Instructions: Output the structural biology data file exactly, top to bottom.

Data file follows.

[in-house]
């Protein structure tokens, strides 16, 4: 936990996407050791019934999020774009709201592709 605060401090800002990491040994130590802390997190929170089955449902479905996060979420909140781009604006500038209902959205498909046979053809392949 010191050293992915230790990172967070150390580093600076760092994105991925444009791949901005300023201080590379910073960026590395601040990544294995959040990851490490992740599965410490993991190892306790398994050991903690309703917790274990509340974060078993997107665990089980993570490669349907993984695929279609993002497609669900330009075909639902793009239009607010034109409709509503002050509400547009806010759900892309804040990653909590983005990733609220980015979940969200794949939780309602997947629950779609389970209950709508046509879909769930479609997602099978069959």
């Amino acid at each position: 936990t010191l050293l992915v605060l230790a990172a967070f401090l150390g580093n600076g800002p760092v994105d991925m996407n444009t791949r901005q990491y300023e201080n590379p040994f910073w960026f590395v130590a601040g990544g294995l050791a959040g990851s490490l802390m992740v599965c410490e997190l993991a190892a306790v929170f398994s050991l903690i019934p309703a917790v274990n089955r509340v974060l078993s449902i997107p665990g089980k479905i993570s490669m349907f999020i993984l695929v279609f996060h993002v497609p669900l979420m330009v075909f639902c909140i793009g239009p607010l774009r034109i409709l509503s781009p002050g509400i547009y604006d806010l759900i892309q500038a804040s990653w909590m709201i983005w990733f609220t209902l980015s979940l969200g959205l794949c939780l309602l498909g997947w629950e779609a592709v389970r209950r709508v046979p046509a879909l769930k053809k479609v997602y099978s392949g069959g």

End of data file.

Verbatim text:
[in-house]
């Protein structure tokens, strides 16, 4: 936990996407050791019934999020774009709201592709 605060401090800002990491040994130590802390997190929170089955449902479905996060979420909140781009604006500038209902959205498909046979053809392949 010191050293992915230790990172967070150390580093600076760092994105991925444009791949901005300023201080590379910073960026590395601040990544294995959040990851490490992740599965410490993991190892306790398994050991903690309703917790274990509340974060078993997107665990089980993570490669349907993984695929279609993002497609669900330009075909639902793009239009607010034109409709509503002050509400547009806010759900892309804040990653909590983005990733609220980015979940969200794949939780309602997947629950779609389970209950709508046509879909769930479609997602099978069959």
């Amino acid at each position: 936990t010191l050293l992915v605060l230790a990172a967070f401090l150390g580093n600076g800002p760092v994105d991925m996407n444009t791949r901005q990491y300023e201080n590379p040994f910073w960026f590395v130590a601040g990544g294995l050791a959040g990851s490490l802390m992740v599965c410490e997190l993991a190892a306790v929170f398994s050991l903690i019934p309703a917790v274990n089955r509340v974060l078993s449902i997107p665990g089980k479905i993570s490669m349907f999020i993984l695929v279609f996060h993002v497609p669900l979420m330009v075909f639902c909140i793009g239009p607010l774009r034109i409709l509503s781009p002050g509400i547009y604006d806010l759900i892309q500038a804040s990653w909590m709201i983005w990733f609220t209902l980015s979940l969200g959205l794949c939780l309602l498909g997947w629950e779609a592709v389970r209950r709508v046979p046509a879909l769930k053809k479609v997602y099978s392949g069959g």